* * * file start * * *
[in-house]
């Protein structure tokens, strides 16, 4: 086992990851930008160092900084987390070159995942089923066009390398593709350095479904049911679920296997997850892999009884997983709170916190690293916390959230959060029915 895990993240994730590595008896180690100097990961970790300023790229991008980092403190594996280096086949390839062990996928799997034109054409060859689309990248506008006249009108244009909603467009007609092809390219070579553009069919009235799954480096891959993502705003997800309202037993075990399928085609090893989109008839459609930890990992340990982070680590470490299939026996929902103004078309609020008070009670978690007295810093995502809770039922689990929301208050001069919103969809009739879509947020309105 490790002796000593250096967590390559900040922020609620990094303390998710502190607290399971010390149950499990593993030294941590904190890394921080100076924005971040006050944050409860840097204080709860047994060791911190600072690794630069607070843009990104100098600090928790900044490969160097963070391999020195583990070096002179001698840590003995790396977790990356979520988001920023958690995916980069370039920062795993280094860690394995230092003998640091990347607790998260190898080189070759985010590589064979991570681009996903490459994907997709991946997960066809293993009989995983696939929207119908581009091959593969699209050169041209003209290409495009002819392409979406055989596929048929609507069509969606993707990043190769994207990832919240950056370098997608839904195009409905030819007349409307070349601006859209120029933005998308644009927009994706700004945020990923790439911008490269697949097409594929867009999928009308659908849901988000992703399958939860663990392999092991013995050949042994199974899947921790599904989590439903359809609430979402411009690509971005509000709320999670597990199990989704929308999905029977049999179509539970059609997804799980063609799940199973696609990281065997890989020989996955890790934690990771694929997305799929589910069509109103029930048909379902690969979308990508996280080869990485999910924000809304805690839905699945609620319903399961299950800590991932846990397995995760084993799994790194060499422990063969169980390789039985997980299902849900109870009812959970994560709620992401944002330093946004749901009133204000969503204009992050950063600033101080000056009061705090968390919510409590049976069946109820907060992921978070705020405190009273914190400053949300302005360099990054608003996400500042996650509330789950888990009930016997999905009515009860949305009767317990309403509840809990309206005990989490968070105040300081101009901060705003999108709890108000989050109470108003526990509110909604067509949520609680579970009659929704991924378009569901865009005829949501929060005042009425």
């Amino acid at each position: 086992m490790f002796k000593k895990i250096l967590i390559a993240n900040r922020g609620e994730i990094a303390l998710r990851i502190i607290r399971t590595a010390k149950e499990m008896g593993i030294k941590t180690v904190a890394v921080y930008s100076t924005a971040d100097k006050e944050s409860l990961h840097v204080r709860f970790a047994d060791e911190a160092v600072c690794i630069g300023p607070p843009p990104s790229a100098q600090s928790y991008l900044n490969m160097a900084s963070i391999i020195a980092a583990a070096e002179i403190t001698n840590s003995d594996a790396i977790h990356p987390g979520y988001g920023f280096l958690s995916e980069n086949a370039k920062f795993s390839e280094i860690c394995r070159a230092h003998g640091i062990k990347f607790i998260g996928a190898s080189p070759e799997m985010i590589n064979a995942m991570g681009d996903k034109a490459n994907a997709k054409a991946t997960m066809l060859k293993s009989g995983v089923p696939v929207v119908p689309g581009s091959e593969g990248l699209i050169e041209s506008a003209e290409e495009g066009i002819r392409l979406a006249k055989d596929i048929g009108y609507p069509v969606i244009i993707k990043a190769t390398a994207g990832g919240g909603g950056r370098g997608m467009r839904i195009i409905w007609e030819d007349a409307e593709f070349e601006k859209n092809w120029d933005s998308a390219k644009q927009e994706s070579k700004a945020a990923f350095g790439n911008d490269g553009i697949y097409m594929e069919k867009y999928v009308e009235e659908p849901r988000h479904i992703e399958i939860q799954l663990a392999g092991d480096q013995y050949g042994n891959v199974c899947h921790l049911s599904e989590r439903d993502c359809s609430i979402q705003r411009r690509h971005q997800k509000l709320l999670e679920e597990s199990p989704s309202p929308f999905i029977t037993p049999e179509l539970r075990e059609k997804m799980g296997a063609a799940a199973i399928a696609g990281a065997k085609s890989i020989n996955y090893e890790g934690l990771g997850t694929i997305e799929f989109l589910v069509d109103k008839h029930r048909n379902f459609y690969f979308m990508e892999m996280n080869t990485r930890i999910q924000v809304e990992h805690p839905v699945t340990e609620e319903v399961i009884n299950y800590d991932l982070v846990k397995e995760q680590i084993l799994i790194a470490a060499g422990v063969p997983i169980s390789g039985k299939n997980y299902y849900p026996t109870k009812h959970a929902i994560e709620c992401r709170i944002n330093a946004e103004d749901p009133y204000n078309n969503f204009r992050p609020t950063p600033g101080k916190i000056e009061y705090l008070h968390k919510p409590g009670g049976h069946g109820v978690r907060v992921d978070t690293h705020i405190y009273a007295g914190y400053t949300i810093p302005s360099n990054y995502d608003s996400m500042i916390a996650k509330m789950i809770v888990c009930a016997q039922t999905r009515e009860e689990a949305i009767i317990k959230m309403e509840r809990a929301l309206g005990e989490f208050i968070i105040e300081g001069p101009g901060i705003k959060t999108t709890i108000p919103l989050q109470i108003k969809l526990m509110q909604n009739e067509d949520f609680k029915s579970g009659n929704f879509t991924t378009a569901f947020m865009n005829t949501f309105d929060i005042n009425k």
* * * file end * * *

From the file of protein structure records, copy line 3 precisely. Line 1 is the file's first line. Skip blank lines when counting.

């Amino acid at each position: 086992m490790f002796k000593k895990i250096l967590i390559a993240n900040r922020g609620e994730i990094a303390l998710r990851i502190i607290r399971t590595a010390k149950e499990m008896g593993i030294k941590t180690v904190a890394v921080y930008s100076t924005a971040d100097k006050e944050s409860l990961h840097v204080r709860f970790a047994d060791e911190a160092v600072c690794i630069g300023p607070p843009p990104s790229a100098q600090s928790y991008l900044n490969m160097a900084s963070i391999i020195a980092a583990a070096e002179i403190t001698n840590s003995d594996a790396i977790h990356p987390g979520y988001g920023f280096l958690s995916e980069n086949a370039k920062f795993s390839e280094i860690c394995r070159a230092h003998g640091i062990k990347f607790i998260g996928a190898s080189p070759e799997m985010i590589n064979a995942m991570g681009d996903k034109a490459n994907a997709k054409a991946t997960m066809l060859k293993s009989g995983v089923p696939v929207v119908p689309g581009s091959e593969g990248l699209i050169e041209s506008a003209e290409e495009g066009i002819r392409l979406a006249k055989d596929i048929g009108y609507p069509v969606i244009i993707k990043a190769t390398a994207g990832g919240g909603g950056r370098g997608m467009r839904i195009i409905w007609e030819d007349a409307e593709f070349e601006k859209n092809w120029d933005s998308a390219k644009q927009e994706s070579k700004a945020a990923f350095g790439n911008d490269g553009i697949y097409m594929e069919k867009y999928v009308e009235e659908p849901r988000h479904i992703e399958i939860q799954l663990a392999g092991d480096q013995y050949g042994n891959v199974c899947h921790l049911s599904e989590r439903d993502c359809s609430i979402q705003r411009r690509h971005q997800k509000l709320l999670e679920e597990s199990p989704s309202p929308f999905i029977t037993p049999e179509l539970r075990e059609k997804m799980g296997a063609a799940a199973i399928a696609g990281a065997k085609s890989i020989n996955y090893e890790g934690l990771g997850t694929i997305e799929f989109l589910v069509d109103k008839h029930r048909n379902f459609y690969f979308m990508e892999m996280n080869t990485r930890i999910q924000v809304e990992h805690p839905v699945t340990e609620e319903v399961i009884n299950y800590d991932l982070v846990k397995e995760q680590i084993l799994i790194a470490a060499g422990v063969p997983i169980s390789g039985k299939n997980y299902y849900p026996t109870k009812h959970a929902i994560e709620c992401r709170i944002n330093a946004e103004d749901p009133y204000n078309n969503f204009r992050p609020t950063p600033g101080k916190i000056e009061y705090l008070h968390k919510p409590g009670g049976h069946g109820v978690r907060v992921d978070t690293h705020i405190y009273a007295g914190y400053t949300i810093p302005s360099n990054y995502d608003s996400m500042i916390a996650k509330m789950i809770v888990c009930a016997q039922t999905r009515e009860e689990a949305i009767i317990k959230m309403e509840r809990a929301l309206g005990e989490f208050i968070i105040e300081g001069p101009g901060i705003k959060t999108t709890i108000p919103l989050q109470i108003k969809l526990m509110q909604n009739e067509d949520f609680k029915s579970g009659n929704f879509t991924t378009a569901f947020m865009n005829t949501f309105d929060i005042n009425k």